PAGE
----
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what is risk

chances of something happening - number of times something happened over the total number of times it could have


what is risk ratio

between two groups - control and clinical. the risk of clinical over the control


what is the absolute risk reduction

the difference in risks between two groups - control and clinical


if the risk ratio is 1, what does this suggest

that there is no difference between the risks of each group, therefore there is no difference in outcome between the control group and clinical group


what is the absolute risk difference

the difference between the risks of the two groups, the risk reduction. if this is 0 - no difference in outcome of the groups


what is a confidence interval

applying the risk ratio to the full population, instead of a sample population, the range of values of risk ratio is likely to lie when in a true population


when can confidence intervals suggest insufficient evidence for an outcome

if the confidence interval overlaps 1, the risk ratio could be 1 meaning the risks of outcome between the two groups could be equal, therefore there is no difference


when can a confidence interval suggest sufficient evidence for an outcome

if the CI does not overlap 1, either greater than or less than 1, there is a difference between the risks of outcomes between groups


if difference is looked at, what suggests insufficient evidence

a value overlapping 0 - no difference in values


describe a case study

when one patient or a group of patients are investigated, noting symptoms, treatment and outcome but not controlling anything, just reporting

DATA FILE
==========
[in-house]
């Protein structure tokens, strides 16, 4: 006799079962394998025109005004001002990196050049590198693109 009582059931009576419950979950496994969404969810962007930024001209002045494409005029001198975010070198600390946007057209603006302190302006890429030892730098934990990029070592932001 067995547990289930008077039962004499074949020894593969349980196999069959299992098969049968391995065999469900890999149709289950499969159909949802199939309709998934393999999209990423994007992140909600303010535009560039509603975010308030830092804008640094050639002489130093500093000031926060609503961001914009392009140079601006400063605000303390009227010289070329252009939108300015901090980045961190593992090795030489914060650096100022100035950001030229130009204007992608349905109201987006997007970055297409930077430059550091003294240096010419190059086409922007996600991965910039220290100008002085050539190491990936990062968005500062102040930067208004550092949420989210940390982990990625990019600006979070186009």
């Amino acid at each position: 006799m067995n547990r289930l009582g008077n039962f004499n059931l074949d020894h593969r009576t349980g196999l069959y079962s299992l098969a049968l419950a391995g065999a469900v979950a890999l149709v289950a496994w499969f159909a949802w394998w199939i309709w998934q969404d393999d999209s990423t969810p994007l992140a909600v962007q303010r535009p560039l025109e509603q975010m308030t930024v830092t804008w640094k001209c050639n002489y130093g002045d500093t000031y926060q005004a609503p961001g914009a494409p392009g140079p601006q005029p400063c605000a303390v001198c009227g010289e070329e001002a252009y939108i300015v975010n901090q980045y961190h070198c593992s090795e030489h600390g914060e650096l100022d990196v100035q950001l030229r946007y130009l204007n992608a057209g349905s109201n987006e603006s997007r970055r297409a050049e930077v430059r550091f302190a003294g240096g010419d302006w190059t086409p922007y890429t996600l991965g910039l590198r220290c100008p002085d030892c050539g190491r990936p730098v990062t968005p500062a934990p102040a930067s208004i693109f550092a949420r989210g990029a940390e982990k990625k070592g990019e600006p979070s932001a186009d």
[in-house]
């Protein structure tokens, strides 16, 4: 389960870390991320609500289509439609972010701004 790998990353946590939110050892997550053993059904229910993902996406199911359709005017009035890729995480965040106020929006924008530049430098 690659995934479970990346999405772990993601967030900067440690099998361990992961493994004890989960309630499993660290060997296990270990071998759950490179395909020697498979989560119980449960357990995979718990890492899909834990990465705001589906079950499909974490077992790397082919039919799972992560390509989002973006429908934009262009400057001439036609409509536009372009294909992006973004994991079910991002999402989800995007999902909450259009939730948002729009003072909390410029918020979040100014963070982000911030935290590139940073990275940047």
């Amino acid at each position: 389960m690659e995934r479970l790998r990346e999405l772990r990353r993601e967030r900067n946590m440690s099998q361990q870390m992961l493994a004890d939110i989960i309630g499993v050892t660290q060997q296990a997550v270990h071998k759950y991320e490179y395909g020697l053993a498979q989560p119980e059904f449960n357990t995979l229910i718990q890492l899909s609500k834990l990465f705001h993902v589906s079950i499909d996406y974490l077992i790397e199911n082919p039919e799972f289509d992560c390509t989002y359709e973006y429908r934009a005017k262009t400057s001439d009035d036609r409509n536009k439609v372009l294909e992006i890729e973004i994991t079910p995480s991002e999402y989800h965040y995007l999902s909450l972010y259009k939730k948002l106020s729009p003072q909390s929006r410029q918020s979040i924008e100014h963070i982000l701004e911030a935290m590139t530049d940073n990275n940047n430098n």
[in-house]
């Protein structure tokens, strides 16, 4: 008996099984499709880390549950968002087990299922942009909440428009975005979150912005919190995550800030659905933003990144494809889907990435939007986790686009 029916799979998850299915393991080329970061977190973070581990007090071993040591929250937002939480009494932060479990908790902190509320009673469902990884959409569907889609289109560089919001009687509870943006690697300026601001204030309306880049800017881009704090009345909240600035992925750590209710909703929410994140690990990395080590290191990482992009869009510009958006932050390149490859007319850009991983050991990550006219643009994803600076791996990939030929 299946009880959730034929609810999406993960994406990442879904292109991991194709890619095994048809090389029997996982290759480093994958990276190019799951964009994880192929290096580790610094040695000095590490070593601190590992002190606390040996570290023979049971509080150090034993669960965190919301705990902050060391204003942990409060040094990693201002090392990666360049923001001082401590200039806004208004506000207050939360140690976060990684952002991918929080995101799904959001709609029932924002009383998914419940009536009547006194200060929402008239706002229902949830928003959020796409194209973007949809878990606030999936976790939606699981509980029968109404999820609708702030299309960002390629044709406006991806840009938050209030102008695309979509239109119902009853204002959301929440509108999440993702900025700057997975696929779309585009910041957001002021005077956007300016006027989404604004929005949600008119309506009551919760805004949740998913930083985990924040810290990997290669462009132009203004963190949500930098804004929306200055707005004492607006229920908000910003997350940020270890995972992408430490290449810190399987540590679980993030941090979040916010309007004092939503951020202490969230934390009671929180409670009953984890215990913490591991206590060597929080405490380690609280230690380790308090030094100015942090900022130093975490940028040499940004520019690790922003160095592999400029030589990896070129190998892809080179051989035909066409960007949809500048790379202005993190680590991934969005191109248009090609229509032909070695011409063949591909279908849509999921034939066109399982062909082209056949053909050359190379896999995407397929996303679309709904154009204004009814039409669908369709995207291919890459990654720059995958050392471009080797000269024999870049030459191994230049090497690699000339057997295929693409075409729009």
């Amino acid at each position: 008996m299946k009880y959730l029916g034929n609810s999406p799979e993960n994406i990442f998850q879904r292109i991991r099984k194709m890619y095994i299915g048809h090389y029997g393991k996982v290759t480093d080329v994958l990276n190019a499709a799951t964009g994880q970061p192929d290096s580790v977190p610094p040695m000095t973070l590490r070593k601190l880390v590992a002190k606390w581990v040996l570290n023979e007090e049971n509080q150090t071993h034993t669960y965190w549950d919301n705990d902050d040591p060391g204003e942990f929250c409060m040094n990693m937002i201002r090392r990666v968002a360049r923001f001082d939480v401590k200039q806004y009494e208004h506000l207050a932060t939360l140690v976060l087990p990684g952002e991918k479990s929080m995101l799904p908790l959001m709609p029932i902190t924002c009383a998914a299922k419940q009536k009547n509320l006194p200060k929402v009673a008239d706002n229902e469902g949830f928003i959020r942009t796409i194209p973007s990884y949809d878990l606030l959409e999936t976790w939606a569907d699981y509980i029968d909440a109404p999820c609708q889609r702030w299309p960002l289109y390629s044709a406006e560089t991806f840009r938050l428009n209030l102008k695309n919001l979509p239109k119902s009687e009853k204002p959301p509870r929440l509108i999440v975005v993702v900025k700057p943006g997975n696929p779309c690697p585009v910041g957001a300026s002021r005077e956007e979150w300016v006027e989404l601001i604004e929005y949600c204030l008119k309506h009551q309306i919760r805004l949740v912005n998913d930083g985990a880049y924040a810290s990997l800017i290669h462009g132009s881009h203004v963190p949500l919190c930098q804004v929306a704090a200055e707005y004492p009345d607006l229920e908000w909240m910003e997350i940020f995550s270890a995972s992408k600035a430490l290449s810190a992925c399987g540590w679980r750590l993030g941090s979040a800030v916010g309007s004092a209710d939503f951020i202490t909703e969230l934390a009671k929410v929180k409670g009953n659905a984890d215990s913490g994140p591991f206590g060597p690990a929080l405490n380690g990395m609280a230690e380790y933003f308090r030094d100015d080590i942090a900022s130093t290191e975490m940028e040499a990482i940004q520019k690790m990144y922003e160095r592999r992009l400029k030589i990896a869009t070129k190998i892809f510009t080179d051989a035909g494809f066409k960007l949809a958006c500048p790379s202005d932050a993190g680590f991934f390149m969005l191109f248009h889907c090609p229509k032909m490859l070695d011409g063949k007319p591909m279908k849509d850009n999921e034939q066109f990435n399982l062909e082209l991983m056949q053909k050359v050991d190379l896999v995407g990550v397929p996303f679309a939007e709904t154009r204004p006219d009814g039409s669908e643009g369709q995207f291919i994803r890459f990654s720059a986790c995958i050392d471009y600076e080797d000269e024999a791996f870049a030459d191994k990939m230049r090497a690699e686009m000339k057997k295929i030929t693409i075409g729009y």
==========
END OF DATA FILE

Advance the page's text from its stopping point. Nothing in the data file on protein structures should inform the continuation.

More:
describe a cross sectional study and what is it used for

when patients are looked at at a point in time, noting the number of patients with disease and on treatment, can be useful for prevalence of disease or identifying risk factors, only observational


describe a case-control study

having two separate groups - one with disease and one without. then investigating any differences, looking at risk factors. useful for looking at potential causes of disease, but can have recall bias


describe a cohort study

identifying a population - e.g. pregnant mothers - then following these participants, recording behaviour, measure exposure eg smoking, then looking at outcomes or diseases, e.g. premature birth, or congenital defects. very time consuming, might need a large sample size


describe a randomised control trial

having two separate groups and controlling all other variables. one clinical group and one control, randomly putting participants in each group and measuring outcomes. best way for causal effect, strong evidence on effectiveness of treatment


describe the four design elements of RCT

participant criteria - need to have an equal base line to start with, age, gender, disease
randomisation - participants should be randomly put into a group, done by a computer to avoid any bias.
control/comparison groups - placebo or current standard
blinding/masking - participant and investigator should not know what group they are in, knowing this might skewr results with bias


give some advantages and disadvantages of RCT

adv - strongest and best evidence for causality or effectiveness
disadv - if not random or blind, bias can over estimate results, difficult to design and conduct, cost and ethical issues


what type of study would be used to investigate the incidence of a disease

a cohort study - longitudinal design


what type of study would be used to investigate patients experience

cross sectional


what type of study would be used to investigate prevalence

cross sectional


what type of study would be used to investigate potential risk factors for disease

cohort or case control study


how do you decide whether to use a cohort or case control study

if rare disease, may be better to do case control - have the numbers of those with disease, with cohort, unsure if will get these numbers. If possible to get a large sample size, cohort but if not - case control. cohort could take years - costly